Thought-provoking theatre

I wasn't working last night and it was just as well, as around seven my friend Saoirse rang me up to ask if I wanted to go to the theatre, because she was supposed to be going with her Dad and he couldn't go at the last minute. Never one to turn down a free night out, I said yes, of course, and dashed up the road to the Abbey Theatre -- fortunately, it's just about 5 minutes away from where I live.
The Abbey is an exceptionally ugly building (think World War Two bunker), on a rather scruffy street. Despite the appearance, though, it's one of the most important buildings in Ireland, because it's the National Theatre in a country that's renowned for theatre. Last night, I went to see the Plough and the Stars. I didn't know the slightest thing about the play but today, thanks to Google and Wikipedia, I do. The Plough and the Stars was first put on in Dublin in 1926, just ten years after the Easter Rising, which put Ireland on course to become an independent country. But it's not what you'd think -- it's not a "patriotic" piece or anything. It's a really sad examination of what violence does to ordinary people and I think it could probably be staged anywhere and audiences would get it. I won't spoil the ending, but if you go, take a handkerchief. Sniff. Irish theatre certainly does live up to its reputation.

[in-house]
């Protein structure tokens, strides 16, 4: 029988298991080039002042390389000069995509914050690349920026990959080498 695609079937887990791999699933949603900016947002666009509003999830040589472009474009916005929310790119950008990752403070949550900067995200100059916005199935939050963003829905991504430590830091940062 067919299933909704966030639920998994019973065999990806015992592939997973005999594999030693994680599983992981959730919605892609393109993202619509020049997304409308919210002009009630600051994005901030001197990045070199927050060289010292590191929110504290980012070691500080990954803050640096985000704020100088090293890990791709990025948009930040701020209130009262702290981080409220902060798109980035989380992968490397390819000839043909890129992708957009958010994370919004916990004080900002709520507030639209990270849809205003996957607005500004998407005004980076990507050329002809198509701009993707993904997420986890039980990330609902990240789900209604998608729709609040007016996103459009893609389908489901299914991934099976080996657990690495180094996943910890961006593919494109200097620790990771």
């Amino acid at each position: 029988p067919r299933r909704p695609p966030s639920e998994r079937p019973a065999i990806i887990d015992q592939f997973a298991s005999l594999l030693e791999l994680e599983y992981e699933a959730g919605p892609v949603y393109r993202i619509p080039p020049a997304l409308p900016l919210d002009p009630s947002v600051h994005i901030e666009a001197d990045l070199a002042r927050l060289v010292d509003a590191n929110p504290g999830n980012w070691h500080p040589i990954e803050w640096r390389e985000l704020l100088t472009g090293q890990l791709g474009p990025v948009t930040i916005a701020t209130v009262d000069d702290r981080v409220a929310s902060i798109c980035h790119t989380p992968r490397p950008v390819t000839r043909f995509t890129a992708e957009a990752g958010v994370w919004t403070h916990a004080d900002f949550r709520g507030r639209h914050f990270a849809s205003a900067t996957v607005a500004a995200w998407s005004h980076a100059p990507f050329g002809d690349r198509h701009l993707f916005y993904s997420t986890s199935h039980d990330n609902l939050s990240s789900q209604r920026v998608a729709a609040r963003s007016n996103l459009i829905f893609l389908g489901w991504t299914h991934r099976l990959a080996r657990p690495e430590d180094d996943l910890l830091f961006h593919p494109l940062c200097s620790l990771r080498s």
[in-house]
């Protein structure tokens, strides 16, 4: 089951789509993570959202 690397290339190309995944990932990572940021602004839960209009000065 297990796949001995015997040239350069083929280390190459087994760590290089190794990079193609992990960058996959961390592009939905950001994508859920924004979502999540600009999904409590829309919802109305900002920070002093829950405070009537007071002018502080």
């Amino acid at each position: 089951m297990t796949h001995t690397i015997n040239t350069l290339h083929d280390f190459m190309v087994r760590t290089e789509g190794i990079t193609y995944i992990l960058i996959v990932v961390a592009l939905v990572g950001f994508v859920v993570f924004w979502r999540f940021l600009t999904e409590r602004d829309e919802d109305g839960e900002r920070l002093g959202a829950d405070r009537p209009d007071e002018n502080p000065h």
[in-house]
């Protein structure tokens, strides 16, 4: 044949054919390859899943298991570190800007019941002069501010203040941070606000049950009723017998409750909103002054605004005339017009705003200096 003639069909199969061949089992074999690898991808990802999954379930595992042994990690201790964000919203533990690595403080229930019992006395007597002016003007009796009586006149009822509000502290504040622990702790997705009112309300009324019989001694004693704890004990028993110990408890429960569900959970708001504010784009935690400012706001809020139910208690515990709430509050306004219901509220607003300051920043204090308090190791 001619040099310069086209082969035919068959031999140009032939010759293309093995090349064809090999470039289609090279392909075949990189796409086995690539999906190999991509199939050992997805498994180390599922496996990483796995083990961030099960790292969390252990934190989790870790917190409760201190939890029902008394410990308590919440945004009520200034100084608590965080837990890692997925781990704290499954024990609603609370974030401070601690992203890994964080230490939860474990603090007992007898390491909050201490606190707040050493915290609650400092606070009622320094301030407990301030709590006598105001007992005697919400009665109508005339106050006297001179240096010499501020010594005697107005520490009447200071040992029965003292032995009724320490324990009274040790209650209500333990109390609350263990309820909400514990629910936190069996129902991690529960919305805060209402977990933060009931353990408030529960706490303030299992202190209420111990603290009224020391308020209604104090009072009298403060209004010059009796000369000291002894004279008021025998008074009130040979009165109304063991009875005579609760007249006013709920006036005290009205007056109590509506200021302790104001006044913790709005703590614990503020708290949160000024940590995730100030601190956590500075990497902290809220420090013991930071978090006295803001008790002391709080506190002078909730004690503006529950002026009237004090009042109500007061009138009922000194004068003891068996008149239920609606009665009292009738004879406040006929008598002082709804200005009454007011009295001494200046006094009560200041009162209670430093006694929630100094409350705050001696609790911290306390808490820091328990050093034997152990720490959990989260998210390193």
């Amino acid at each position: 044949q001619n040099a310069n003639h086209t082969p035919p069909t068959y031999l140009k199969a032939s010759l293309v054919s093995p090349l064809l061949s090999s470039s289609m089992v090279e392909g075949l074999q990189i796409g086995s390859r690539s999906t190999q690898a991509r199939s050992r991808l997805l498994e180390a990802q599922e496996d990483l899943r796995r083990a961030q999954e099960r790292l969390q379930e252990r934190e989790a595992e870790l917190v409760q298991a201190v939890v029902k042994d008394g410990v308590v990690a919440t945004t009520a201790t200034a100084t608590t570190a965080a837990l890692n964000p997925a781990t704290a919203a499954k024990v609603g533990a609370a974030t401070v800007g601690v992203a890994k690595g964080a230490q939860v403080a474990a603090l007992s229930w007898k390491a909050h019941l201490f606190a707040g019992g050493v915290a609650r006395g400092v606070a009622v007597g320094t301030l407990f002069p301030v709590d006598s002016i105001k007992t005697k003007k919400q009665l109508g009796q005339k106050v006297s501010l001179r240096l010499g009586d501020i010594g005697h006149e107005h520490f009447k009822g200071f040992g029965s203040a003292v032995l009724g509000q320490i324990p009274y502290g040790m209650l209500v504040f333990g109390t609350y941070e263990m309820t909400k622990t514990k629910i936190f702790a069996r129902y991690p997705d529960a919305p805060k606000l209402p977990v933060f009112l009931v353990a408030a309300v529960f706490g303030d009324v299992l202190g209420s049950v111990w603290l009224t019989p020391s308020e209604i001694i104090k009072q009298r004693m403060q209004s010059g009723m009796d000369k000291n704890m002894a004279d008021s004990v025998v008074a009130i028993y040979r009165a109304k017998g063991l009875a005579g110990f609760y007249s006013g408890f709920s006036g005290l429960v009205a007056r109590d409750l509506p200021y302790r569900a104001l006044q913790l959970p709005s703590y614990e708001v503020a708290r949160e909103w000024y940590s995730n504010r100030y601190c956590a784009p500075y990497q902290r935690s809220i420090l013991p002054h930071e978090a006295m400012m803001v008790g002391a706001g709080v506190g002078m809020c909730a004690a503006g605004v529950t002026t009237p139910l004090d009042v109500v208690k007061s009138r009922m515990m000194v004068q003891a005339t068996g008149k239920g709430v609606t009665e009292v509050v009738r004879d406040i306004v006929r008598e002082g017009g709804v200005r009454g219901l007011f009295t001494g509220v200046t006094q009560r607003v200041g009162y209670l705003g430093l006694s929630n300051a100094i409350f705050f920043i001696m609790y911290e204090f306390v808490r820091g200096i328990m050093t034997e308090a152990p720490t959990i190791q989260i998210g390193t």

Anyway, let's cheer things up. Here are some pics I took at the Festival of World Cultures at the weekend. They're not great shots, but maybe they give some idea of how much fun it all is!


I'm torn between going to see The Plough and the Stars and Death of a Salesman in the Gate... I can't decide which - they both look so brilliant!


Can you only go to one? I'd totally recommend The Plough and the Stars, it was fantastic! As an added bonus, two of the male actor were absolutely gorgeous!!


Don't really like the stage Irish.
But Death of a Salesman is a great play.

You have been picked up by Dublin tourism


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